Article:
For the first 8 months after diagnosis on our 38th W.A John just had blood and platelet transfusions. When these became 3 units of blood and 2 of platelets each week ,meaning 3 days being spent at the hospital every week, December 2010 saw the first 3 weeks intensive chemo,followed by 9 weeks from mid February 2011 for transplant,then complications including a pocket of leukaemia in his spine that had not responded to all the chemo and full body irradiation.
Like you I had months of surviving on very little sleep and running on adrenaline, and I think one of the reasons for my total exhaustion and lack of energy reserves are a fall out from the year of extreme physical and emotional pressures.
I still find it hard to sleep for more than 5 hrs a night,despite being very tired. I hope time will help to improve that situation,especially as the days seem very long sometimes.
Disflop, I know what you mean about the days seeming very long at times!
I find the herbal medicine Valerian helps me sleep (though not so well at times of crisis). I've taken it for a number of years, maybe an hour before I go to bed. Works for me.
Baths are also a good way to relax and get rid of tension.
Red wine is good too!
Maybe some B vitamins would help your energy levels and exercise doing all the stuff that needs doing is good, for me anyway, as it helps to release stress. I need to organise a hard rubbish throwout for collection Wednesday so that will have me going up and down stairs. Have old heaters that don't work to throw out and also stuff in the garage that should have been tackled months ago.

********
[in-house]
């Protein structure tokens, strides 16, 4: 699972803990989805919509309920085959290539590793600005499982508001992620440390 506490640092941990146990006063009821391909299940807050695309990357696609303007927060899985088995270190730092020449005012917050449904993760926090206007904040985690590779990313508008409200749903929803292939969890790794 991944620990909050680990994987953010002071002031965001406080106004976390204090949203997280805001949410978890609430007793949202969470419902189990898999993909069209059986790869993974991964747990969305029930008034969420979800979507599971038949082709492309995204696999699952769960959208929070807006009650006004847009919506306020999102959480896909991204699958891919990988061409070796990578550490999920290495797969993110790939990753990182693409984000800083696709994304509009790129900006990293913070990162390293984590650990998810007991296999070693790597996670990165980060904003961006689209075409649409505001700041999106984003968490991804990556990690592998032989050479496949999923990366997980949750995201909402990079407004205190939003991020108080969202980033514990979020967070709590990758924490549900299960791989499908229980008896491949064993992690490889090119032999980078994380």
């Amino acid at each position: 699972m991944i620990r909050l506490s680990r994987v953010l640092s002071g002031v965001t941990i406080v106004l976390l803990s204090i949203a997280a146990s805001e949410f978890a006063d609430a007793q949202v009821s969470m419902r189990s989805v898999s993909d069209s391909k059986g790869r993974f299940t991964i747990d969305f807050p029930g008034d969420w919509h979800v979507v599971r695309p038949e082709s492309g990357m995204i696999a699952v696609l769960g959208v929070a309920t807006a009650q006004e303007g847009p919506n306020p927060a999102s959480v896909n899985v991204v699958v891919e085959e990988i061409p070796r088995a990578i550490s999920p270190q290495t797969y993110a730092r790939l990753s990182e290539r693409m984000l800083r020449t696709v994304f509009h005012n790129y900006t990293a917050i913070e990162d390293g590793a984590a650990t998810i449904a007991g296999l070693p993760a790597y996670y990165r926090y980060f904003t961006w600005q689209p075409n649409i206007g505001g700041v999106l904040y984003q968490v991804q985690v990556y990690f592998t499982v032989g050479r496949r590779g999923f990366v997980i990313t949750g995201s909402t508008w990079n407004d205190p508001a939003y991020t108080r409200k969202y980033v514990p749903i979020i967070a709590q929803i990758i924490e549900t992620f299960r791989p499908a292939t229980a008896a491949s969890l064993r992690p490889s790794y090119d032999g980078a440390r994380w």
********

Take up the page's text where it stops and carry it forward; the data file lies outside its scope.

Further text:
Now I have the time....Ann
Hi All. I lost my husband, Mark, almost 6 months ago. He died on Christmas day of gallbladder cancer. He was 57 years young and the healthiest man you could ever meet. He had just gotten back from a week of snow skiing and had recently hiked to the bottom and back of the Grand Canyon. I could count on one hand the number of times he had been sick during our marriage.
He started to have an annoying little cough that would not go away and later feelings of discomfort around his gallbladder area so we assumed he would need to have it removed. Two tests and two days later we got the terrible news that he had colangiocarcinoma which is bile duct cancer but that was later changed to gallbladder cancer. There are less than 2000 cases of gallbladder cancer reported each year and the 5 year survival rate is 0 but we were so sure he could kick it. We went all over the country for treatment because so few physicians had even dealt with this type of cancer. In NYC he had 3/4 of his liver removed, all of his bile ducts, the gallbladder and many lymph nodes but during surgery they discovered he had two types of cancer one of which was super aggressive.
Six weeks later we returned to California and he started chemo and radiation which basically meant he felt like S*** for his remaining days but he simply would not go without a fight. He lived just 10 months after he was diagnosed.
I'm still in shock and having trouble believing he is really gone. I go though my big lonely house and cry out to him to just come back!!! It seems I'm missing him more as each day goes by. I miss being able to talk to him. I miss sitting on our deck and looking at the ocean while we have a glass of wine and talk about everything.
I haven't gotten rid of anything of his as of yet. His toothbrush is still in the holder and all his clothes are hanging in the closet. I don't have the heart or the energy to do anything else.
I know I have to try to continue on for the sake of my son and two grandchildren and I'm trying but mostly I'm totally faking it in public. I can be out for an entire day and then walk through my front door and burst into tears.
I'm looking forward to some happier days in the near future. I'm so happy I found this site. It's so nice to connect with others who have been down this same dark path. I'm happy to see that some have made it to the other side and are starting to live again:)